Loved by many hunters and hated by landowners and farmers, the feral hogs that populate Georgia’s woodlands can provide another hunting option for those who are seeking a new source of adventure.
Feral hogs can also provide a fine addition to your supper plate and is considered a delicacy in many areas of our state and around the country.
The southern states probably have the largest populations of these tasty critters and the hunting laws in Georgia are very liberal due to the fact that feral hogs can be highly destructive to crops and land.
In our state there is no closed season and no limit on feral hogs and they can be hunted during daylight or at night. If hunting at night, lights are permissible as long as it is carried or affixed to a helmet or belt system.
It is illegal, however, to hunt from a vehicle. A resident hunting license is required. Non-residents must meet the normal non-resident license requirements.
There are regulations that cover specific Wildlife Management Areas (see regulations at www.gohuntgeorgia.com) as well as some rules that apply to national forests and Corp of Engineers land that is not located in a WMA.
For these areas, hogs may be hunted with archery equipment during archery season for deer, with firearms during firearms season for deer, with weapons used for turkey hunting during turkey hunting season and with small arms during small game seasons. Hunting with dogs in these areas is prohibited although the use of dogs on private land is legal.
Feral hogs in Georgia are typically domesticated hogs that have escaped, adapted to the wild and evolved as a wild breed. There are also those that have descended from European stock and Russian stock that were imported to the United States several decades ago for sporting purposes. Their average length is about 35-80 inches, average height runs from around 22-43 inches, and average weight of adults from 110-200 pounds although the size of boars can vary widely depending on the geographical region where they are located.
Boars have reached more than 300 pounds in Italy, more than 400 pounds in Germany and more than 600 pounds in Russia and Romania. Boars have protruding tusks that usually run around two-and-half inches but can be as long as nearly five inches.
Farmers especially dislike feral hogs because of their propensity to heavily damage crops. These animals like to locate in low lying areas where there is dense vegetation, water and a good food source.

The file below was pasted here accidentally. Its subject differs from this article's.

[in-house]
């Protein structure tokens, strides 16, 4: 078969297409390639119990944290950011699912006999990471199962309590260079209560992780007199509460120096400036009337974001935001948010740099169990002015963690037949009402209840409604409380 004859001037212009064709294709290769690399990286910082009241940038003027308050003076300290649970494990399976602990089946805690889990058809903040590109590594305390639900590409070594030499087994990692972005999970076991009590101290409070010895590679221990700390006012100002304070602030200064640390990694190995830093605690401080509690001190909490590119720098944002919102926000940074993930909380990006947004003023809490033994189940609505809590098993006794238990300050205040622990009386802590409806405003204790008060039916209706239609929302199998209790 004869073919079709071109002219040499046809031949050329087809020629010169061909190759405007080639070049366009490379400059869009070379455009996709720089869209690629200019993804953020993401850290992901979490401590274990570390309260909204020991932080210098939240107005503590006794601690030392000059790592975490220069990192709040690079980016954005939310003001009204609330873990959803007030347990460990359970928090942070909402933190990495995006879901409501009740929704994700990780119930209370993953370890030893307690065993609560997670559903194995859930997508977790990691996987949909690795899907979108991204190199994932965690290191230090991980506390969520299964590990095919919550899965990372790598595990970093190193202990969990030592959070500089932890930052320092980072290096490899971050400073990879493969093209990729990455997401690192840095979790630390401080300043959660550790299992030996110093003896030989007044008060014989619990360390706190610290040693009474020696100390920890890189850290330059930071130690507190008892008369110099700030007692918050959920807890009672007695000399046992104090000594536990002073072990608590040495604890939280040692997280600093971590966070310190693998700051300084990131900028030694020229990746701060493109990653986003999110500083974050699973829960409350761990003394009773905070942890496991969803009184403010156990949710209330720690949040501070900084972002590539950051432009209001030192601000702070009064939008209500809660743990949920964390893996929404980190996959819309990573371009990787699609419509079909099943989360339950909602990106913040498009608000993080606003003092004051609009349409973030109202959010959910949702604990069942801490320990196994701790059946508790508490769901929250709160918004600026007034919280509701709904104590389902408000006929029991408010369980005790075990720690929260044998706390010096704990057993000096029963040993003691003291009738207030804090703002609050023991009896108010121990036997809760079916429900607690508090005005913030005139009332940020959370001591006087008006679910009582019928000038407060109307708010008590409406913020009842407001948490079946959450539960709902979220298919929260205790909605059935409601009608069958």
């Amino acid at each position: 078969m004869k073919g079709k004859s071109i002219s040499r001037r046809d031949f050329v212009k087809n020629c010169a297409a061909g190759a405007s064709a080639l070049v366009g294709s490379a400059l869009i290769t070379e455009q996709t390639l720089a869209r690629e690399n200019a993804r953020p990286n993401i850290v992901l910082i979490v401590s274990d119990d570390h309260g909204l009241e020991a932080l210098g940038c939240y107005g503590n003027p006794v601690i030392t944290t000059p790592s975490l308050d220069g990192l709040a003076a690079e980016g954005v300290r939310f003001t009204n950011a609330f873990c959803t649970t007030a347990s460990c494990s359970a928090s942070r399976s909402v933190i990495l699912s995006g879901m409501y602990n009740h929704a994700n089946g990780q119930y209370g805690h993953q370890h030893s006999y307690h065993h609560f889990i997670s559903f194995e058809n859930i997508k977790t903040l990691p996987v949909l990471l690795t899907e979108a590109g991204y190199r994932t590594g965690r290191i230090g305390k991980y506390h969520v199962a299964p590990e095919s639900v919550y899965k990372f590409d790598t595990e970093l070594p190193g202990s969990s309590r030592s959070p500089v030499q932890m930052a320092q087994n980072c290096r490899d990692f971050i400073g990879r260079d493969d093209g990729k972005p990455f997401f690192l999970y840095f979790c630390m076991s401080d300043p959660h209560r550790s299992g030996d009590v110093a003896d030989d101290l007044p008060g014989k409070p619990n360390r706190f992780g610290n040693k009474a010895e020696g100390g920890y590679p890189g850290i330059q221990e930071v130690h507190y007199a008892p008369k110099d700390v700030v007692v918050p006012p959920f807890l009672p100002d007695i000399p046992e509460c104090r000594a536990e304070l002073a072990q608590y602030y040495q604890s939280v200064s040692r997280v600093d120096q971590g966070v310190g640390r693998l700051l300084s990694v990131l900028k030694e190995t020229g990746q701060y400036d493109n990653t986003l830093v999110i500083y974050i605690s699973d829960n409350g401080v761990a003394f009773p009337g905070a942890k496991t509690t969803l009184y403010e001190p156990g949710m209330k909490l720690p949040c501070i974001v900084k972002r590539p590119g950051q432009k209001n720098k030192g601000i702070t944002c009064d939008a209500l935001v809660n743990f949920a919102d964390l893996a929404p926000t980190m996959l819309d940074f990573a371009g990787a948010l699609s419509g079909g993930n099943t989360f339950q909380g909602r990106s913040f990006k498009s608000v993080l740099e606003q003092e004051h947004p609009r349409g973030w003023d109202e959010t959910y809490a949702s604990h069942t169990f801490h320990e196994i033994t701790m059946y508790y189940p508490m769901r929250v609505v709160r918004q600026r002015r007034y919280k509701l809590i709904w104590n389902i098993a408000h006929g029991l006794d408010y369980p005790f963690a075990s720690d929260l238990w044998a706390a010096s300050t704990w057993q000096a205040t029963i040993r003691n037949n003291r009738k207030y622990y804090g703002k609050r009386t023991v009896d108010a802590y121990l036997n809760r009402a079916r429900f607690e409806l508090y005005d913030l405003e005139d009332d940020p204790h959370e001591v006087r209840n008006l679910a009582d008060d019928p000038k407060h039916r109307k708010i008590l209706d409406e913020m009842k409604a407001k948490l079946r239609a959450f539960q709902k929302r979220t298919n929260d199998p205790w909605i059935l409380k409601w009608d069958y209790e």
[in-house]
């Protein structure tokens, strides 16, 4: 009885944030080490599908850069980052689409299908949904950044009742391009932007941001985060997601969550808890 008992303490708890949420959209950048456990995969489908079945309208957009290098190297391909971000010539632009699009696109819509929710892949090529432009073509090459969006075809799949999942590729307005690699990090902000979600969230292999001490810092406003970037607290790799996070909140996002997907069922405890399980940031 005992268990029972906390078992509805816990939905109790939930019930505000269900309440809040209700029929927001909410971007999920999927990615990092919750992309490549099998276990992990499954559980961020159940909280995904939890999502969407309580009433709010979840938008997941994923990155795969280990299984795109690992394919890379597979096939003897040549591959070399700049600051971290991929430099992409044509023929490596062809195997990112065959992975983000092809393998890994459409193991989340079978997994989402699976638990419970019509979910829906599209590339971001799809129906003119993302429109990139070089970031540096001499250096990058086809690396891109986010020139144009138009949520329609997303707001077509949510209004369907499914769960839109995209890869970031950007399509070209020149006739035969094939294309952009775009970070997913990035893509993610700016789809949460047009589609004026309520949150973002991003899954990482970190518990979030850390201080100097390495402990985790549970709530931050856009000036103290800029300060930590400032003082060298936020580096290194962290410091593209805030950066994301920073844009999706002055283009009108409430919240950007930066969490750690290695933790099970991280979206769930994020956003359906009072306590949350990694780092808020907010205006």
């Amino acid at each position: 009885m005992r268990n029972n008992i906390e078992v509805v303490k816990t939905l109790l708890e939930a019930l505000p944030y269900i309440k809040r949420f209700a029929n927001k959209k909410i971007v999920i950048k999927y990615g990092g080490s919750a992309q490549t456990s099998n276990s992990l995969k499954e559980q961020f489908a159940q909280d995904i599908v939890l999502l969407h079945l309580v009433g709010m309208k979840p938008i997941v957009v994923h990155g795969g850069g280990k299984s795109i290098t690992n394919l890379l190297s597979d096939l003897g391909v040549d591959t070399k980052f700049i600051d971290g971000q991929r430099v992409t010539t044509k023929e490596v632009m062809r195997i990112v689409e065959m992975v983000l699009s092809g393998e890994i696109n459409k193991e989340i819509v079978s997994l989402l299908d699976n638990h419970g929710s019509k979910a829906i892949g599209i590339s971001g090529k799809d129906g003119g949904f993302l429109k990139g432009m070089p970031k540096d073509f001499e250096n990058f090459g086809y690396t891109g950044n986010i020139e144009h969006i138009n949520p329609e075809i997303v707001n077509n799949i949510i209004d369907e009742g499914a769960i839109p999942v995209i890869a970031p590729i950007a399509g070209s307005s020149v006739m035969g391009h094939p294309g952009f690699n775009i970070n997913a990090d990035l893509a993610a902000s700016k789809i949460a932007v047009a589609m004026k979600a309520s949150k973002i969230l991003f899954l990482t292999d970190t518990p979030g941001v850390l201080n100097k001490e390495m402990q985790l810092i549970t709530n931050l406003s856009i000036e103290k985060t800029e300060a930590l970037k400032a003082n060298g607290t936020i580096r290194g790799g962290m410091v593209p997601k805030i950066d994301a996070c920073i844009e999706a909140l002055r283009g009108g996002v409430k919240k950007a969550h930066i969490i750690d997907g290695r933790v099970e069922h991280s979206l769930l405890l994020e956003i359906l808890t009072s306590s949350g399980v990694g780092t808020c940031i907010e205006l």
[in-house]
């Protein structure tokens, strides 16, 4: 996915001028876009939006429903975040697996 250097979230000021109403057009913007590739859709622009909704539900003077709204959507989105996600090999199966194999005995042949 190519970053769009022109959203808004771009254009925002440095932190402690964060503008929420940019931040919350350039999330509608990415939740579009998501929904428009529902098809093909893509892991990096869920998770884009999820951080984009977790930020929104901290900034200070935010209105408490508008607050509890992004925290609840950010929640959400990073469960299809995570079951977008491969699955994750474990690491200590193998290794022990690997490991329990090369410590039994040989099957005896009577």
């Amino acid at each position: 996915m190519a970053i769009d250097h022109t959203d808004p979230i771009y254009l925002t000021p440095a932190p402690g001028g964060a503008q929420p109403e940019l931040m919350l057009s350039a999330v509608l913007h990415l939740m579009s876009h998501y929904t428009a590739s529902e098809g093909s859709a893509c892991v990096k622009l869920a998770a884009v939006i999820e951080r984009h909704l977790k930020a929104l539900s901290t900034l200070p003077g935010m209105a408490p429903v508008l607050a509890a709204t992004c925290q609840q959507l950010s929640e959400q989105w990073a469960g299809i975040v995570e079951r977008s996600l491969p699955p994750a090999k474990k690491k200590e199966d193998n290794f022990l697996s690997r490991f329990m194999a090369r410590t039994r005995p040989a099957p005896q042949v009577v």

The diet of feral hogs is varied and they adapt their diet based on the available food sources. They will feed voraciously on cereal grains like soybeans, corn, wheat, oats, and barley and can destroy a wide area of these crops in a matter of days. They will also eat grass, fruits, acorns and several kinds of roots if there is nothing else available. Once they have located in a particular area they typically don’t range very far (especially the sows and piglets) and until they are destroyed they will continue to do damage to land and crops.
They are also prolific breeders and the female will usually produce two litters a year of anywhere from four to 10 piglets and therefore they can become a nuisance very quickly.
Boars, which are usually the trophy that hunters are looking for, are mostly solitary except during breeding season and like male deer will usually be the last to show themselves during feeding periods, often not coming into a field until last light.
The sows and piglets come out earlier and are usually easier targets for hunters. Sows make the best meat for the supper table as their flesh is not as tough as that of boars.
Hunting methods vary but usually wild hogs are hunted from a tree stand or a ground blind. The best places to set up these ambush points are in the very obvious areas that are being used as feeding grounds. Many hunters favor the trails that lead from bedding areas to these feeding places.
Best times to hunt are first and last light although depending on how much food is available these feral hogs will feed during the middle of the day as well. The hot days of summer are probably the worst times as the hogs tend to be less active.
Feral hogs have a tough hide and hunters must make a good shot that will penetrate that tough skin and find the vital organs. One of the most effective shots is one that is quartering away. The shot should enter just ahead of the hindquarter and penetrate toward the chest area.
Another popular way hogs are hunted is with dogs. Hunters who favor this method usually use one of two different kinds of dog: “Bayers,” which trap the hog until hunters can arrive to dispatch it or “Catchers,” which are trained to latch on to the ears and hang on until the hunters arrive.
There’s lots of information on the web about this sport. Brutal Boar Creations has a scoring system and Boar Hunter Magazine is a publication that has a record book system.
These animals provide sport for the hunter year round and in the process helps control a population that can quickly spiral out of control in certain areas. If you are looking for a new and exciting sport hog hunting might just be for you.
Articles and columns by Alvin Richardson about hunting, fishing and other outdoor sports appear weekly in the Statesboro Herald. Richardson can be reached at dar8589@bellsouth.